The EU Transparency Register, jointly launched by the European Commission and the Parliament a year ago today (Monday), fails to give a full and accurate picture of lobbying activities in Brussels, according to a new report by the Alliance for Lobbying Transparency and Ethics Regulation (Alter-EU) .
The report, Dodgy Data – time to fix the EU’s Transparency Register, finds that the voluntary register is missing key data on who is lobbying, with most of the law firms which lobby in Brussels notably absent. ALTER-EU has identified at least 120 companies that are active in EU lobbying, but are not on the register .
While the number of lobbying organisations in the register has increased, many of the entries fail to reveal the topics lobbied on, the size of the lobby expenditure, or include what appear to be inaccurate or misleading amounts. More than 50 entries claim to spend less than one euro on lobbying a year .
The new register has also failed to improve transparency around the names of lobbyists. Only the names of lobbyists with European Parliament access passes are disclosed and this number went down to 2,652 in May 2012, from 4,051 in May 2011.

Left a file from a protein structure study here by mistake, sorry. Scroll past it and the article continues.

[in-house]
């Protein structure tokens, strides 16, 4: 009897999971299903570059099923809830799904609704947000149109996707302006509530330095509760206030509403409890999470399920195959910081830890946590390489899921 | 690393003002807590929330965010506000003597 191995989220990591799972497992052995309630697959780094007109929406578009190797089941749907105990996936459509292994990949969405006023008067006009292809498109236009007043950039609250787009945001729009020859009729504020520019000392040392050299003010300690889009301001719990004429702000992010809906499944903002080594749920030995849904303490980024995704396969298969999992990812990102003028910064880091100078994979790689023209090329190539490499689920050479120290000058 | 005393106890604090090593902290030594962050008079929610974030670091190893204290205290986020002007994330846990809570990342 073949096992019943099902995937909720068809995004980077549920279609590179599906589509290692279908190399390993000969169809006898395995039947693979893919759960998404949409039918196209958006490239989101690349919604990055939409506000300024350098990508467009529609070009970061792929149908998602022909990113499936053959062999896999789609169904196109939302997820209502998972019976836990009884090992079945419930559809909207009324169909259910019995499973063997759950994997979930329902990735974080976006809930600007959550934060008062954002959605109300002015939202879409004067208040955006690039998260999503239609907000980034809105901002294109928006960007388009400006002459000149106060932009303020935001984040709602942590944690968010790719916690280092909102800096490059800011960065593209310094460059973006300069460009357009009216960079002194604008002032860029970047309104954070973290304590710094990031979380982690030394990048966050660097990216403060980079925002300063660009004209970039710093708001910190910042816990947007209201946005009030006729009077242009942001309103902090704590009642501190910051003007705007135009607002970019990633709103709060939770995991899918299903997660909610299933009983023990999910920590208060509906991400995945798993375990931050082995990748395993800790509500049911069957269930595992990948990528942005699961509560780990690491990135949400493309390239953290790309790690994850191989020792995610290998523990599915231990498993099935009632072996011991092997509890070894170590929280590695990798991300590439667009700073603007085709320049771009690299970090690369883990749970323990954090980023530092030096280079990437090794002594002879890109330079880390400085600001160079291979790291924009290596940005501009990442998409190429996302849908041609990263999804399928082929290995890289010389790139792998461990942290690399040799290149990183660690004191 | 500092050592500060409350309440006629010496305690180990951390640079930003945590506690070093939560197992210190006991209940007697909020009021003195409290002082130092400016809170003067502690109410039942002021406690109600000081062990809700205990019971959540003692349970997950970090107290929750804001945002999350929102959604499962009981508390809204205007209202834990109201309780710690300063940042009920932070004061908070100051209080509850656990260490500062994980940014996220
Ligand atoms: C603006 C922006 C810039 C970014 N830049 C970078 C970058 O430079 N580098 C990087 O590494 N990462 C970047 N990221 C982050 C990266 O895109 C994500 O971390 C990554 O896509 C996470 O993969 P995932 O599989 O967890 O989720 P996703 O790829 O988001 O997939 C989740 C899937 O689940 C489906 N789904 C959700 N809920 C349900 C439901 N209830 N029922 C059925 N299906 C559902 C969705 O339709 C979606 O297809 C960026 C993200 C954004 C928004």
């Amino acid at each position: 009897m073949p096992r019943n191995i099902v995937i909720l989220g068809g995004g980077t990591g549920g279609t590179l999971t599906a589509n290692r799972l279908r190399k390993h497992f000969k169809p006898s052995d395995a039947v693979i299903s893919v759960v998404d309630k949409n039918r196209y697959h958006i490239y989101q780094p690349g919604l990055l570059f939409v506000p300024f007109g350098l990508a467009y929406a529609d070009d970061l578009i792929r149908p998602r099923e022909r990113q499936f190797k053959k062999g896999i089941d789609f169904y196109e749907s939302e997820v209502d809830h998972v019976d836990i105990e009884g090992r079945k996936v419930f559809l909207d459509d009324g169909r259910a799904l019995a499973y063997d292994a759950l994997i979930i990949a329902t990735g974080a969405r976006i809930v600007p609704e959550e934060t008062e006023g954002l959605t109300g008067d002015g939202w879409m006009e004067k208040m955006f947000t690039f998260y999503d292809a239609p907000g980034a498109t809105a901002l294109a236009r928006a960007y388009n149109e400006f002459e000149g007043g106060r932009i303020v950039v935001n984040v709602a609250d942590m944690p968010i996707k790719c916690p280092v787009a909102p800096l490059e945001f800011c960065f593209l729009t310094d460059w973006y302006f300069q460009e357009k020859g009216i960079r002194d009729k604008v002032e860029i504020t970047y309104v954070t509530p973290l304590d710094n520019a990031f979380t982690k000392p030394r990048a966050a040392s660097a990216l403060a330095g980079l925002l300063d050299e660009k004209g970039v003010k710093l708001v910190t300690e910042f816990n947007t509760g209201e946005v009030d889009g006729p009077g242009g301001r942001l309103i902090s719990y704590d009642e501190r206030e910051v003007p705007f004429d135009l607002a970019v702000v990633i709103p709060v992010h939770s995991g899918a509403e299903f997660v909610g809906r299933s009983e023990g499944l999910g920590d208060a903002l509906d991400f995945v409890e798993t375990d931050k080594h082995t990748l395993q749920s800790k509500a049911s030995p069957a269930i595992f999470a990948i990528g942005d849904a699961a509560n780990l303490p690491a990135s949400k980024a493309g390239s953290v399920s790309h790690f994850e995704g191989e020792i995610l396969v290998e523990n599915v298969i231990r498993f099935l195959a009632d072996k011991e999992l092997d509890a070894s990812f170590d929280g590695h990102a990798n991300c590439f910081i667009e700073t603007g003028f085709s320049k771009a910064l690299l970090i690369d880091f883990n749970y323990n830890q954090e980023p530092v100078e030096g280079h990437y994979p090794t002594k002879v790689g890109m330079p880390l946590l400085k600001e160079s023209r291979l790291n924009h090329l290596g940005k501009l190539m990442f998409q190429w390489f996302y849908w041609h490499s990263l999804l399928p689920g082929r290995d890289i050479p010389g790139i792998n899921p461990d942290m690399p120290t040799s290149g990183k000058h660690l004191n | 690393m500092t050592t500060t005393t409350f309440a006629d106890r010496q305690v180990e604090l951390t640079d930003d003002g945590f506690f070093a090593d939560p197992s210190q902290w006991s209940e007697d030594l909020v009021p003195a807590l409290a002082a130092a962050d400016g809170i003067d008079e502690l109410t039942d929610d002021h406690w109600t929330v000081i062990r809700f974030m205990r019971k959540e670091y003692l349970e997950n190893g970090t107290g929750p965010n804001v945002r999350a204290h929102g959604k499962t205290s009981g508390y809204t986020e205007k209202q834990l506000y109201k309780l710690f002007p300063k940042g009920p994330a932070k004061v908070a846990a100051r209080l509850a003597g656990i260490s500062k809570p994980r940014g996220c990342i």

ALTER-EU says the figures reveal a failure to improve levels of transparency and accountability around EU decision making, and call for mandatory registration to be introduced.
Olivier Hoedeman, speaking for ALTER-EU, said:
“When the new register was introduced a year ago, Commissioner Šefčovič claimed that stronger incentives and regular checks would bring real transparency around lobbying. The reality is that far too many lobbies continue to boycott the register, including many large companies and law firms active in lobbying. A mandatory system is unavoidable if the European Commission and Parliament are committed to lobbying transparency”.
Hoedeman added: “The entries we have examined make a joke out of transparency. The register is littered with inaccurate data, misleading entries and blatant attempts to hide the real nature of lobbying activities. Urgent action is needed to remedy this situation, including random checks on the information provided.”
According to the report, the highest lobbying expenditure for a company in Brussels is the American camera equipment producer, Panavision, which declares spending 35 million euro on EU lobbying – more than ExxonMobil, Shell and GDF Suez combined .
Olivier Hoedeman, Corporate Europe Observatory, tel: +32 (0) 2893 0930
 Dodgy Data – time to fix the EU’s Transparency Register, ALTER-EU, 25 June 2012.
For advance viewing (from Thursday), under embargo until Monday 25th June, see: http://www.alter-eu.org/sites/default/files/documents/Dodgy-data.pdf
 In total the report identifies 120 companies that have EU lobby operations as listed in external directories of lobby firms and corporate EU affairs offices, or that have taken part in EU stakeholder consultations, but which are not in the register.
 More than 50 consultancies, consultants and law firms in the register declare spending zero or one euro on lobbying. This raises questions about whether the figures are accurate, and if they are, why they have registered as lobbyists.
 ExxonMobil Petroleum & Chemical declares spending 4,875,000 euro, Shell Companies declare 3,875,000 and GDF Suez declares spending 3,875,000.